Incentive to retire early

By Dee-Ann Durbin The Associated Press

DETROIT – General Motors Corp. and auto supplier Delphi Corp. promised to cut jobs to restore the health of their ailing companies. Yesterday, they kept their vows by unveiling one of the most sweeping buyout programs ever.

GM and Delphi said they plan to offer buyouts to more than 125,000 hourly workers under an agreement with the United Auto Workers. Around 113,000 GM workers will be eligible for early-retirement incentives or buyouts of between $35,000 and $140,000 depending on their years of service and whether they want to keep health care and other benefits.

At Delphi, GM’s former parts division and largest supplier, 13,000 U.S. hourly workers will be eligible for a lump sum payment of $35,000 to retire. Also, up to 5,000 Delphi workers will be eligible to return to GM.

About 80 percent of GM’s 19,000 employees in Ohio are hourly workers at plants in Moraine, Lordstown, Toledo, Mansfield, Parma, Defiance, Cincinnati and Columbus. Delphi employs about 13,000 workers in Ohio at plants in the Dayton, Warren, Columbus and Sandusky areas.

David Cole, chairman of the Center for Automotive Research and the son of a former GM president, said the deal is of historic proportions.

“It’s huge, far more than I expected,” Cole said. Cole said the deal could go a long way toward helping GM return to profitability and speeding Delphi’s exit from bankruptcy.

The number of workers covered by the GM-Delphi buyout offer is enormous, but not unprecedented. For example, in 2003, Verizon Communications Inc. made a buyout offer to 152,000 workers, about half of them unionized technicians and call center operators and the other half nonunion managers. About 21,600 of those employees accepted the deal, nearly double what the company had sought.

While the deal with the UAW would not be offered to as many workers, the dollars being offered are much richer than in most past buyouts, said John Challenger of outplacement firm Challenger, Gray ‘ Christmas Inc.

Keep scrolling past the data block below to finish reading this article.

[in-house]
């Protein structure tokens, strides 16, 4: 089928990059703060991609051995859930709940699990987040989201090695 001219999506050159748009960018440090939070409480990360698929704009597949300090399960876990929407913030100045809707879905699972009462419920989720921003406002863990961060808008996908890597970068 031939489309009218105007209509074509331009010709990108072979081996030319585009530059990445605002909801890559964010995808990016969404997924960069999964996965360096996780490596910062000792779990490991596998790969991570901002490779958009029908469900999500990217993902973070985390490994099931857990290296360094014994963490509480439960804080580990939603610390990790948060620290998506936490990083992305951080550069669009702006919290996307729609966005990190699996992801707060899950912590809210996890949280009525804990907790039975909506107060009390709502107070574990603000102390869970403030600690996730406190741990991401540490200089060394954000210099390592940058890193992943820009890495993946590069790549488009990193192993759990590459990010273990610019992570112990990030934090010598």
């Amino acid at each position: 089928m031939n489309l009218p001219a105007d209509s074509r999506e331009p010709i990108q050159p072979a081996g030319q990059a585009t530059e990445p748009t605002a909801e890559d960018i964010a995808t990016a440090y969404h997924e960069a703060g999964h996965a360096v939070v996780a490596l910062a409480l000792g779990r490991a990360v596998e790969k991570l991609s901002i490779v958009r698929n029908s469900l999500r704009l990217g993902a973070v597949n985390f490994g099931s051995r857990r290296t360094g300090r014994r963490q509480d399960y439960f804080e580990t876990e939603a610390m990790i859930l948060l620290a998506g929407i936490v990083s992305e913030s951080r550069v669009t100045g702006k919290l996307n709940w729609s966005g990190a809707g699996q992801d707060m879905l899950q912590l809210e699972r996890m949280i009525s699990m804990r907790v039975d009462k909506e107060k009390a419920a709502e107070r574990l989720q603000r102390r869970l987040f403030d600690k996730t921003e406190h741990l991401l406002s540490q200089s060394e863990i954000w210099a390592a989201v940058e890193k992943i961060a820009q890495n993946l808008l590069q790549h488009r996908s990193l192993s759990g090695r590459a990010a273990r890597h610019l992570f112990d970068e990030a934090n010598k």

“It’s unparalleled in terms of the potential for the amount of money that will be paid out to blue collar workers,” he said.

But the agreement leaves open many questions, including what will happen to the bulk of Delphi’s 34,000 hourly workers. Delphi remains in negotiations with GM and its unions to lower its labor costs, which it puts at $75 an hour in wages and benefits, and has threatened to ask a bankruptcy judge to cancel its union contracts if it fails to settle by March 30. If the judge does cancel those contracts, the unions could call a strike that would cripple Delphi and GM.

The buyout deal comes at a critical time for GM, which increased by $2 billion its reported 2005 loss to $10.6 billion last week. The world’s largest automaker has been losing U.S. market share to Asian automakers and is saddled with labor agreements that make it difficult to close plants or cut workers. GM shares rose a penny to close at $22.01 on the New York Stock Exchange.

The plan also is crucial for Delphi, the largest U.S. auto parts supplier, which filed for Chapter 11 bankruptcy protection in October. And the plan is painful for the UAW, which also recently agreed to unprecedented cuts in retiree health care at GM and Ford Motor Co.

“There’s a cushion but it doesn’t prevent the fall,” said Harley Shaiken, a professor and labor expert at the University of California, Berkeley. “It eases the pain but it’s not the same as having the stability of a successful company.”

Under the plan, GM would pay for the Delphi early-retirement incentives and assume some post-retirement benefits for Delphi employees who go back to work for GM. GM spokesman Dan Flores said GM didn’t yet know the full cost of the plans, since it’s unclear how many workers will participate.

Himanshu Patel, an auto analyst with JPMorgan, said GM will likely pay around $2 billion for the Delphi buyouts based on recent financial filings, while Merrill Lynch analyst John Murphy estimated GM will spend “well in excess of $1 billion” on its own buyout plan.

Several analysts questioned how much GM can save, saying it will get near-term relief by cutting jobs but will add to its pension obligations. The company already has 2.5 retirees for every active worker.